Benefits

Social Security’s ‘Evil Twins’ are on House calendar for first time, for a possible first-ever vote

In today’s Federal Newscast: Social Security’s “Evil Twins” may actually get their first House vote. Federal employees are less satisfied with their pay,…

Read more
AP/Jacquelyn MartinOPM

OPM to suspend applications for Federal Long Term Care Insurance Program

Read more
Sunlight shines on the U.S. Capitol Dome in Washington, Friday, Jan. 7, 2022. (AP Photo/Patrick Semansky)

Bills, amendments linger in Congress with lasting implications for feds

Read more

Open Season Exchange 2022: OPM’s Edward DeHarde on why comparing FEHB plans is critical this year

Read more

Open Season Exchange 2022: Health benefits expert Walt Francis on how to narrow your FEHB search

Read more

Open Season Exchange 2022: OPM Director Kiran Ahuja on balancing benefits, affordability

Read more

Open Season Exchange 2022: WAEPA’s M. Shane Canfield on revisiting all benefits, not just health, for 2023

Read more

Open Season Exchange 2022: Compass Rose’s Sherri Hebert on comparing health plan TCO

Read more

Open Season Exchange 2022: UnitedHealthcare’s Tiffany Martin on unique benefits to consider, like Peloton memberships

Read more
FILE - This June 21, 2013, file photo, shows the seal affixed to the front of the Department of Veterans Affairs building in Washington.  In a federal lawsuit filed this week, U.S. Navy veteran from South Carolina says he ended up with “full-blown AIDS,” because government health care workers never informed him of his positive test result in 1995. He says the test was done as part of standard lab tests at a U.S. Department of Veterans Affairs medical center in Columbia, South Carolina. A V.A. spokeswoman says the agency typically does not comment on pending litigation. (AP Photo/Charles Dharapak, File)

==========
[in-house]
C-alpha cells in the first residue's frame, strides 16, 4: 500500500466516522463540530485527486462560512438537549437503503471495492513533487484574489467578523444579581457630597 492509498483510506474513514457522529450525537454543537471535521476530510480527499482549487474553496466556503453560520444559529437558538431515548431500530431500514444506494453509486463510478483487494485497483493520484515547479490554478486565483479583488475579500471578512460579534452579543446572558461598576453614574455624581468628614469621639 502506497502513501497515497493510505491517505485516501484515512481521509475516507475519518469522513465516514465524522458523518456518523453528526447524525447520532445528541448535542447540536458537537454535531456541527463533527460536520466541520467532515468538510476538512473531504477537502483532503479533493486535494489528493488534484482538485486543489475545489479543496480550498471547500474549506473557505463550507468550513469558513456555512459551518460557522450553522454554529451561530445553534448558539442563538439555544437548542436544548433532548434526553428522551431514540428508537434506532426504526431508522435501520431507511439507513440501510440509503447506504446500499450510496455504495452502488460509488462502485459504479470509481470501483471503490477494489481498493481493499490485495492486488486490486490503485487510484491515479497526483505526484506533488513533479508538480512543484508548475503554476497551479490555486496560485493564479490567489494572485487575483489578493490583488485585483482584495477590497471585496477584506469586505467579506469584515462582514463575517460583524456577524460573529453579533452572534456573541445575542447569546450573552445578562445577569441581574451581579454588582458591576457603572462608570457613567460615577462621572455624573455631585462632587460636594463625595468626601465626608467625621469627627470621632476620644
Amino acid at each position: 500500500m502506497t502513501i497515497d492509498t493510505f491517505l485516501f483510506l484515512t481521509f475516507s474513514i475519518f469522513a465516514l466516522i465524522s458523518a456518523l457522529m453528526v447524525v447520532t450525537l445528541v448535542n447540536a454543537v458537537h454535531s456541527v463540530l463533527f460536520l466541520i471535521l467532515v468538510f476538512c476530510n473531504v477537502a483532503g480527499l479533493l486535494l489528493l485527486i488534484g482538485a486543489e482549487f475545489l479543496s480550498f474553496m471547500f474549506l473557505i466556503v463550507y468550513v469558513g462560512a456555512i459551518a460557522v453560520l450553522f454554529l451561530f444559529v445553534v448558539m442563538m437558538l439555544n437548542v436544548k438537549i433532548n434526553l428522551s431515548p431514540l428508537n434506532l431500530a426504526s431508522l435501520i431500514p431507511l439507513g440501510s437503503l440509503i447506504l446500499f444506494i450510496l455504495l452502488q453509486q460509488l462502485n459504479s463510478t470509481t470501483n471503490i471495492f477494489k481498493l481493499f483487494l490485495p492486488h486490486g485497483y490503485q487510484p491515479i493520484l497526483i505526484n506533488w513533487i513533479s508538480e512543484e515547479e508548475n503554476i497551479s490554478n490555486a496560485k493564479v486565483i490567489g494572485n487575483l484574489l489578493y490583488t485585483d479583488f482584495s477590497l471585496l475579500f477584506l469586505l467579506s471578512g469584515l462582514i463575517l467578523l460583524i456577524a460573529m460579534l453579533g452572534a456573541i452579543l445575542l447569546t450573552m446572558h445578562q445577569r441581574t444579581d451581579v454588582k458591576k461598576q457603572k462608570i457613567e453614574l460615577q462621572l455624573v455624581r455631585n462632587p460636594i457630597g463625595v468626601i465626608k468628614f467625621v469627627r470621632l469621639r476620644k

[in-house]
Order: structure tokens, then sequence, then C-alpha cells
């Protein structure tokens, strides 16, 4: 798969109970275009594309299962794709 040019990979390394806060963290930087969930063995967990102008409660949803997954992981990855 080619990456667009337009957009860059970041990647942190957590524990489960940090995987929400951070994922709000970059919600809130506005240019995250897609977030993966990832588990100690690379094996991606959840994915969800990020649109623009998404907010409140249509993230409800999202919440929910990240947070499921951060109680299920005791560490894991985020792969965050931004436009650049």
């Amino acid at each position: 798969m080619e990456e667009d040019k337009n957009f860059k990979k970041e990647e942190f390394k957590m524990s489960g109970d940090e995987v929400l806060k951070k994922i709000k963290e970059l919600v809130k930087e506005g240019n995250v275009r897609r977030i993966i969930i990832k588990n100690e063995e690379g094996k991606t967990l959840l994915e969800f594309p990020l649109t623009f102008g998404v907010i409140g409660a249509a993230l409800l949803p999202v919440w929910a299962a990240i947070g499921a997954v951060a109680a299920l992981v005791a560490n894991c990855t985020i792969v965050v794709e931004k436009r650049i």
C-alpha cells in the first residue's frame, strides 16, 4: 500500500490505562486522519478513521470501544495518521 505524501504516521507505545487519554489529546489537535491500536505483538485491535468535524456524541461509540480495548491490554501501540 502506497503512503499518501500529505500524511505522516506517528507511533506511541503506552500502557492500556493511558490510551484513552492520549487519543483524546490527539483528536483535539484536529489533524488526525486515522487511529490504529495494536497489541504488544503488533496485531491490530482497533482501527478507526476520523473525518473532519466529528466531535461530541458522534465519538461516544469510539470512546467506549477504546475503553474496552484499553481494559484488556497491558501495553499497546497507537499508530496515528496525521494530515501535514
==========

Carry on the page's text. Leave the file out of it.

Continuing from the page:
VA hiring to ‘maximum capacity’ to assist vets seeking PACT Act benefits

Read more
(Amelia Brust/Federal News Network)

Even Anthony Fauci will have to get his retirement papers through the creaky OPM machinery

As year-end approaches and federal employees think about retirement plans, here are some things to keep in mind.

Read more
FILE- In this Sept. 30, 2017, file photo, people attend the WGU Texas annual commencement ceremony at the Frank Erwin Center in Austin, Texas. The public service loan forgiveness program was created to encourage people to take jobs to help the greater good without financially crippling themselves. These positions often require higher education but pay modest wages, such as teaching, social work, public health or law enforcement. (Ricardo B. Brazziell/Austin American-Statesman via AP, File)

OPM clarifies how agencies can help feds apply for Public Service Loan Forgiveness waiver by Oct. 31 deadline

A waiver temporarily broadening federal employees’ eligibility for the Public Service Loan Forgiveness program will expire on Oct. 31.

Read more
Schools Informal Removals Congress

They teach military members’ kids. Now they’d like a contract.

Department of Defense Education Activity or DoDEA, employs 500 teachers for the children of service members stationed in Italy, Spain, Turkey and Bahrain. They are trying to negotiate a new contract.

Read more